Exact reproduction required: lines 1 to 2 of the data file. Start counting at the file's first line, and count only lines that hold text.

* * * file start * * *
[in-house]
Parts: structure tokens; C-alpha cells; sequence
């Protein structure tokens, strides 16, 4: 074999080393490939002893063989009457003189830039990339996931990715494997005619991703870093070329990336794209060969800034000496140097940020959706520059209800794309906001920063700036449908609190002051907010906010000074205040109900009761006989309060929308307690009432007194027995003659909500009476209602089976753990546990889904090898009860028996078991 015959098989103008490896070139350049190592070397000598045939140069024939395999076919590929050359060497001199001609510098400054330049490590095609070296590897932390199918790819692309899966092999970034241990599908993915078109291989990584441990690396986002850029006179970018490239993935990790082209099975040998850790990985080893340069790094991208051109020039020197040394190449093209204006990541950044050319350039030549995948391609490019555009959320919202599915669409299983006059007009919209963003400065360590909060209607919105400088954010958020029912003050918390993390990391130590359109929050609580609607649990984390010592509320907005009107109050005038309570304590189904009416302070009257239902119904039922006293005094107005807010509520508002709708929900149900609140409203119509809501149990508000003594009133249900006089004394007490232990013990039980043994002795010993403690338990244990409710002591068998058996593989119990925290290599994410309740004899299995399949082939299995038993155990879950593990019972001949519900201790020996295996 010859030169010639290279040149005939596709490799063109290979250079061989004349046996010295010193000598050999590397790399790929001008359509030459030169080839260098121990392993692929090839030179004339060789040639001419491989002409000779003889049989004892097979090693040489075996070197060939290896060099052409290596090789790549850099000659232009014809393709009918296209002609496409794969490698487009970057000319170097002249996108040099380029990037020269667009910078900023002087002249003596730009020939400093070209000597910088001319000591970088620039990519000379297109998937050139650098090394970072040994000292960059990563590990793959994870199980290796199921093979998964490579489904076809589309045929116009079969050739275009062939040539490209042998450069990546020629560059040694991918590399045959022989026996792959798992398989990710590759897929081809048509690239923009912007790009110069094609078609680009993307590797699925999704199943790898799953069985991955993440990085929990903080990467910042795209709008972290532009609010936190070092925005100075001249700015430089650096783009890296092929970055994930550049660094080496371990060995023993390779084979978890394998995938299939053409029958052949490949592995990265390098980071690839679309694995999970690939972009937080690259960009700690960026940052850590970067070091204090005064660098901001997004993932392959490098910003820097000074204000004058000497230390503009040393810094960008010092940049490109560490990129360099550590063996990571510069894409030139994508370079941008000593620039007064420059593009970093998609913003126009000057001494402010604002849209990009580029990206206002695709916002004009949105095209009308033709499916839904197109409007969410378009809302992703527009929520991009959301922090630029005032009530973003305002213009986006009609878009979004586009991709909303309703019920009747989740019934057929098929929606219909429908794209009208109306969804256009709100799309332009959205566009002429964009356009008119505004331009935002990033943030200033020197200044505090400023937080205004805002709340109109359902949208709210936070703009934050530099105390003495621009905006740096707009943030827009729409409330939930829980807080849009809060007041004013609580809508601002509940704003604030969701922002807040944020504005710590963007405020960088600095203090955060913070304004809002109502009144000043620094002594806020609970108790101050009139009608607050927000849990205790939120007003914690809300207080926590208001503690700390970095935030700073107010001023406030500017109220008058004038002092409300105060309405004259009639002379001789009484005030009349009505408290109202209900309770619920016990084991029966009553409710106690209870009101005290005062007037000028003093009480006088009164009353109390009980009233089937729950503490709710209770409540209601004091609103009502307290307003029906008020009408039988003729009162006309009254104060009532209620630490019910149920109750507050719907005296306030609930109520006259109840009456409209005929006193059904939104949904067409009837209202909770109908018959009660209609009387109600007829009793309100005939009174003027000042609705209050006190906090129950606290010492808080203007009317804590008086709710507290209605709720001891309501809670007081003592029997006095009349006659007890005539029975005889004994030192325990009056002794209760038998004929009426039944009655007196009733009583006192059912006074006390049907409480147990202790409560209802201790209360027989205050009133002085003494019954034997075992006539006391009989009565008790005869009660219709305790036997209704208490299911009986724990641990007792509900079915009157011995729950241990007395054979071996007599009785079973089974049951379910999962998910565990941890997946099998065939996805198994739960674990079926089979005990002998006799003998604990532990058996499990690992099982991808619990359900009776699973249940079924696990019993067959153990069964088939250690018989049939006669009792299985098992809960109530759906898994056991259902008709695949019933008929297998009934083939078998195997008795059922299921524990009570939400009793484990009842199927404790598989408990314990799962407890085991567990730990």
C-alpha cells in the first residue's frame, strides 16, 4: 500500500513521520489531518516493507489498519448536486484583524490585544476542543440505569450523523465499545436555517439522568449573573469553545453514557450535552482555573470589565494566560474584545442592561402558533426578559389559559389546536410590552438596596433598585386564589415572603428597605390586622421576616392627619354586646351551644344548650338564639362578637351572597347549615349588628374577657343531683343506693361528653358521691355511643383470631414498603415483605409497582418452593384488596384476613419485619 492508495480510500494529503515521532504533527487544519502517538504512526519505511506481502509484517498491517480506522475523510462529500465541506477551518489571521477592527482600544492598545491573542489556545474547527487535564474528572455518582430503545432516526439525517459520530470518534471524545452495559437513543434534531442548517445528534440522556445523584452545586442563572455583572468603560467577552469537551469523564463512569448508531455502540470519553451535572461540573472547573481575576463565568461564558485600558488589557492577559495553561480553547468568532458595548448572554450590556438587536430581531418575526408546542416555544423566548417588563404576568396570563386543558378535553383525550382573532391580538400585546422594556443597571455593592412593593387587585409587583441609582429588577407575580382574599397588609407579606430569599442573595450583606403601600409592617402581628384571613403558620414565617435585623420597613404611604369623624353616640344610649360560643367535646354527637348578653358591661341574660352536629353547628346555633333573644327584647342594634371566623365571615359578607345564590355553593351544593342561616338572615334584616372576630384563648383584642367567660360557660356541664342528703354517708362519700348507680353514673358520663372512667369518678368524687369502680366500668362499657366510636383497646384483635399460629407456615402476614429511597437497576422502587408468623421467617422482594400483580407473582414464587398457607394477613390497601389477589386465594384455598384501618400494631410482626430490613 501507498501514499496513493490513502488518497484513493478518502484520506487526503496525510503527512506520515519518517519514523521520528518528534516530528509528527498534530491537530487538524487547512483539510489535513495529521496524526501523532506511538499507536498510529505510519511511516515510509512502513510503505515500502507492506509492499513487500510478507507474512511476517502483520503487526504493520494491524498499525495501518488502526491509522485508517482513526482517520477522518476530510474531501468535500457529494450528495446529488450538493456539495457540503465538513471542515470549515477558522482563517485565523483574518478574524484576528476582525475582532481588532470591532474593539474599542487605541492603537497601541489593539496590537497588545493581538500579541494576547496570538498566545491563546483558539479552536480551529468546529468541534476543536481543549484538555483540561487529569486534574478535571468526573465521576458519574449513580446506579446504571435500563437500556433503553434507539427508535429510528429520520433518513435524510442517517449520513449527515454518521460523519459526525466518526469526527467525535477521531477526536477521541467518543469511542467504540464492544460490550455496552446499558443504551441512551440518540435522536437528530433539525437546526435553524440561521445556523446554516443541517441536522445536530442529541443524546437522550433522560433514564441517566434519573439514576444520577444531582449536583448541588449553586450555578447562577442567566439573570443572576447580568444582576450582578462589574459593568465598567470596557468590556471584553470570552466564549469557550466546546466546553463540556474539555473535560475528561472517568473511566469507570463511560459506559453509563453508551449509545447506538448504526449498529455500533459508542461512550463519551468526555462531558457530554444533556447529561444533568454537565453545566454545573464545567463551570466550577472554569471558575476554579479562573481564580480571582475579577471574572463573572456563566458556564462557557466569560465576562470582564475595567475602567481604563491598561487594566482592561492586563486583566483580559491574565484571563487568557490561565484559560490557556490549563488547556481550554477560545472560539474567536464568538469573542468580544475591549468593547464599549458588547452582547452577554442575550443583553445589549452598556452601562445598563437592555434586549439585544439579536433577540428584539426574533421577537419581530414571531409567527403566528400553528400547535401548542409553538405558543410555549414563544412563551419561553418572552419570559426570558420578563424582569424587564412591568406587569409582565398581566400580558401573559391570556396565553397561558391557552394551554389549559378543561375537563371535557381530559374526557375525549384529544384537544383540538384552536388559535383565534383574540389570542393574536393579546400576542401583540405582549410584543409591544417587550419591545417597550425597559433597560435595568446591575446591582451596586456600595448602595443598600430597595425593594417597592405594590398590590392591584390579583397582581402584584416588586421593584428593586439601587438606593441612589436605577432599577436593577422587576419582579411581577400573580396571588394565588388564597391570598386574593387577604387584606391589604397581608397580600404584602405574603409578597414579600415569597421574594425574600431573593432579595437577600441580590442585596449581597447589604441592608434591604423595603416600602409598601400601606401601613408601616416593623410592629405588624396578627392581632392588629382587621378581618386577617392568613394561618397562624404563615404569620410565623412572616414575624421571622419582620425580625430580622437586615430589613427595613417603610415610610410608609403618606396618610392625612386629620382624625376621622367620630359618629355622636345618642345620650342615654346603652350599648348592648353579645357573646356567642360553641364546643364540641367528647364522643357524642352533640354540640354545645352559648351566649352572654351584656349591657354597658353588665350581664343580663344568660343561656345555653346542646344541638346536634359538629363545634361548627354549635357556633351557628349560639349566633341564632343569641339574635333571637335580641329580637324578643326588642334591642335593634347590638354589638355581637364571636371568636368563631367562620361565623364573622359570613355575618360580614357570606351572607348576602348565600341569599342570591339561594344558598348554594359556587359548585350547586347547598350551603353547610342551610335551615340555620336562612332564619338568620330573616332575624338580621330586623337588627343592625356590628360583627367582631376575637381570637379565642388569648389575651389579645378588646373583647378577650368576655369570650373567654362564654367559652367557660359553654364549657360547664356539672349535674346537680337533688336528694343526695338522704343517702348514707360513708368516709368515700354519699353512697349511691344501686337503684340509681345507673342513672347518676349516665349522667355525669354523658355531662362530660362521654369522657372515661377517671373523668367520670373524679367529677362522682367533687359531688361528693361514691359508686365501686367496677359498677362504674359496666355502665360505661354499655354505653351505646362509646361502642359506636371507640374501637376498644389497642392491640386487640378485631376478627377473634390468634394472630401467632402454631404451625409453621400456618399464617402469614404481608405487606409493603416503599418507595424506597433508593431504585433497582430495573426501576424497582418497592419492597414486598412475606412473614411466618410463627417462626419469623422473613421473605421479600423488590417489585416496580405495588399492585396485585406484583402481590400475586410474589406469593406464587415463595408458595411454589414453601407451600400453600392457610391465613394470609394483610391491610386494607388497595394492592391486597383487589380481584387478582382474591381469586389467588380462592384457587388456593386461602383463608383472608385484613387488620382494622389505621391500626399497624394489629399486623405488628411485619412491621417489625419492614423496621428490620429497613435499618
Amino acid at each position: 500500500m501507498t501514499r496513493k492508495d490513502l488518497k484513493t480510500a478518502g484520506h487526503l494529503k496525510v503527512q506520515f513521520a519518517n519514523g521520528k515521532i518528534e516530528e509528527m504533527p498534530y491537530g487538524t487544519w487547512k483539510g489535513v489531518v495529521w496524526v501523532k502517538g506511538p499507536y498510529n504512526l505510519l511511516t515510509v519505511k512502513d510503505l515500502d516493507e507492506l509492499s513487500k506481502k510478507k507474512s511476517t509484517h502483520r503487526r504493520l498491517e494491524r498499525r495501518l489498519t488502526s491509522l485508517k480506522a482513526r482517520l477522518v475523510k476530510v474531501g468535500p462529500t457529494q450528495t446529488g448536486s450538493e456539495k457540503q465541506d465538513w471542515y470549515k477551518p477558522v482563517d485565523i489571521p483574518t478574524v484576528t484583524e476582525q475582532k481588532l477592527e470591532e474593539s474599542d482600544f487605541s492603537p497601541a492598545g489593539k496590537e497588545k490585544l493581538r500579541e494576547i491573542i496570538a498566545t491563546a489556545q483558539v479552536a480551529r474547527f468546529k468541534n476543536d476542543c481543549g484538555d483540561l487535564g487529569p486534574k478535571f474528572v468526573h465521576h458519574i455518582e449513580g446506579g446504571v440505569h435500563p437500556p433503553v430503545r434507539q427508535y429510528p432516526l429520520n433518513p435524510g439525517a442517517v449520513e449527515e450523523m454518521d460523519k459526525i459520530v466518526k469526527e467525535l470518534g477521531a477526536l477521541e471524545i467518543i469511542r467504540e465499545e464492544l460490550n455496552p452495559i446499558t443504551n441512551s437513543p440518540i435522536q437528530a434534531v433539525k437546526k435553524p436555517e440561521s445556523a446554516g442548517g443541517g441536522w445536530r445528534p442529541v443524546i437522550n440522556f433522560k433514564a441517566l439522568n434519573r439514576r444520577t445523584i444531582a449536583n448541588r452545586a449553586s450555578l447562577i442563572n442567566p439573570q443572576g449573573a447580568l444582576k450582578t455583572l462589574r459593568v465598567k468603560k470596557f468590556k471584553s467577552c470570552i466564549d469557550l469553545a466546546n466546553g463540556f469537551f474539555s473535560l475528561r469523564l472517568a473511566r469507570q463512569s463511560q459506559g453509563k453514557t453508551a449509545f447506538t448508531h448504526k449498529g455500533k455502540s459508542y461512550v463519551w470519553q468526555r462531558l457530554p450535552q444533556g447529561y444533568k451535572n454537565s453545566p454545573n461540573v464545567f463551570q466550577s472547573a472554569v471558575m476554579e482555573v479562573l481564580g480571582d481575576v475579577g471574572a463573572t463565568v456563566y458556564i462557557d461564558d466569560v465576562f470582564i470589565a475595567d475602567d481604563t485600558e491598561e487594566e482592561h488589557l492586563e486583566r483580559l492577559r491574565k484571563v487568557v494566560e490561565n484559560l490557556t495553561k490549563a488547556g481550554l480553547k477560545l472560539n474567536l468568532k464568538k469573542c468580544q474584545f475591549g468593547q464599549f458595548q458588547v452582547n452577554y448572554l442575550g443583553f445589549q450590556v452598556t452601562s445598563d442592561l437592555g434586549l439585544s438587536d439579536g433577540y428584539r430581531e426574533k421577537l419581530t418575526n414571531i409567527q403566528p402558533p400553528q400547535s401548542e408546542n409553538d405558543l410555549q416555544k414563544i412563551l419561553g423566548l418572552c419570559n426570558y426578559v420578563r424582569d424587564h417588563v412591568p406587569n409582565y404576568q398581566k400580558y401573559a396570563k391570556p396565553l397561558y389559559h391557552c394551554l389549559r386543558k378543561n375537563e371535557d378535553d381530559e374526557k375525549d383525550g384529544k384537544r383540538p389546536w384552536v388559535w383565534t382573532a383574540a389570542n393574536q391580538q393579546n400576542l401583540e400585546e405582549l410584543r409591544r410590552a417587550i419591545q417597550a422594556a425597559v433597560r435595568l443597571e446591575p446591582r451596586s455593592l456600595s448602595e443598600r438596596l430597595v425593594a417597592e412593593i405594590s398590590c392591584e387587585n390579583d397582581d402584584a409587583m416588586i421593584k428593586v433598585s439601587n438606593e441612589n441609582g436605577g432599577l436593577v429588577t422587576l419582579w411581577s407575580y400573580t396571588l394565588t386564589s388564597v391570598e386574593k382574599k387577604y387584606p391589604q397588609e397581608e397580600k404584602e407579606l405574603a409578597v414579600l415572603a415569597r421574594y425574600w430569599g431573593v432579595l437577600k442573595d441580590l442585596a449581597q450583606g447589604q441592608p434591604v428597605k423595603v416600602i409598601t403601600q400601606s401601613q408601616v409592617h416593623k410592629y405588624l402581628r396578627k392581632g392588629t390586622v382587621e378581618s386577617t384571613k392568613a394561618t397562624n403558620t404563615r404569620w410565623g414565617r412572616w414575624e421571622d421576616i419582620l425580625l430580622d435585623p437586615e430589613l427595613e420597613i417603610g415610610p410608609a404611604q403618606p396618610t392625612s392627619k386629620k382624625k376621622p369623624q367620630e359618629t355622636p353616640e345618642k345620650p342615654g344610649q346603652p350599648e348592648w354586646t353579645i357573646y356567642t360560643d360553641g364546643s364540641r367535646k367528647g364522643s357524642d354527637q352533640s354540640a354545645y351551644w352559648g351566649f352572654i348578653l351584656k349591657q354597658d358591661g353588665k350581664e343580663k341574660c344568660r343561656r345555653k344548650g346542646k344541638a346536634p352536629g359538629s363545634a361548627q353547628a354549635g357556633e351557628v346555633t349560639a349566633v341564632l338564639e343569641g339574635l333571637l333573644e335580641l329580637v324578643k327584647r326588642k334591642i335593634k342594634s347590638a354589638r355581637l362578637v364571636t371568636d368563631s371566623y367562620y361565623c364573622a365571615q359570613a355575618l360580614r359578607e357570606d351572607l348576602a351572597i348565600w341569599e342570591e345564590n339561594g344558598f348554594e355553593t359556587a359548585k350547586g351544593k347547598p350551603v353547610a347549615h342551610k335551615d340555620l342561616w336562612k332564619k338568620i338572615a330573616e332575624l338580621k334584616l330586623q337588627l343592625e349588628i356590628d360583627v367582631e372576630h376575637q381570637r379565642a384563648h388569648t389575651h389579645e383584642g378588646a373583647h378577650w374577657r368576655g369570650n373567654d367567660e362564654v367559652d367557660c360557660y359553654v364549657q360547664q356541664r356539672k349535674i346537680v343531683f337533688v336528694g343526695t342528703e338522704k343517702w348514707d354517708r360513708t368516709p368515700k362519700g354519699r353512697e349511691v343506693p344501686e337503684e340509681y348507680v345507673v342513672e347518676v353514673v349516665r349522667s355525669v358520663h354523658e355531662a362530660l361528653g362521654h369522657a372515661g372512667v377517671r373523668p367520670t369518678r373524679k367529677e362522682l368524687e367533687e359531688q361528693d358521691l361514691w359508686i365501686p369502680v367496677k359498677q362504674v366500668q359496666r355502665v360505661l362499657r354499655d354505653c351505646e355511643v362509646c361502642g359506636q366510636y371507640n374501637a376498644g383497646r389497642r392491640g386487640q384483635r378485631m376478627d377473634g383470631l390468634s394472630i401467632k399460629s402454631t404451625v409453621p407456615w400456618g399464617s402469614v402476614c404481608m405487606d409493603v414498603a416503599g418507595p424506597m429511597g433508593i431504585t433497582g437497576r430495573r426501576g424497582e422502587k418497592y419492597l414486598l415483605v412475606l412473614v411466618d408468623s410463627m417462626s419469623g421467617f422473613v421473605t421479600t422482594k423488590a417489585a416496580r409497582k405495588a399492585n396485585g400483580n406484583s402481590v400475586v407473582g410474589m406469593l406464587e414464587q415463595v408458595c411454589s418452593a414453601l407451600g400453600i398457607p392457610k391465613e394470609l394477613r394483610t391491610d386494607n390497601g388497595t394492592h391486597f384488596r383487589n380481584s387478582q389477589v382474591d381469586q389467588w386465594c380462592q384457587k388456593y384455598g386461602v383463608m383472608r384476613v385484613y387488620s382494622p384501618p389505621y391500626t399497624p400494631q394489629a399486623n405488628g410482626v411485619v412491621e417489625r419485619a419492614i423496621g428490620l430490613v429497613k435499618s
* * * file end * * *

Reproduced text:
[in-house]
Parts: structure tokens; C-alpha cells; sequence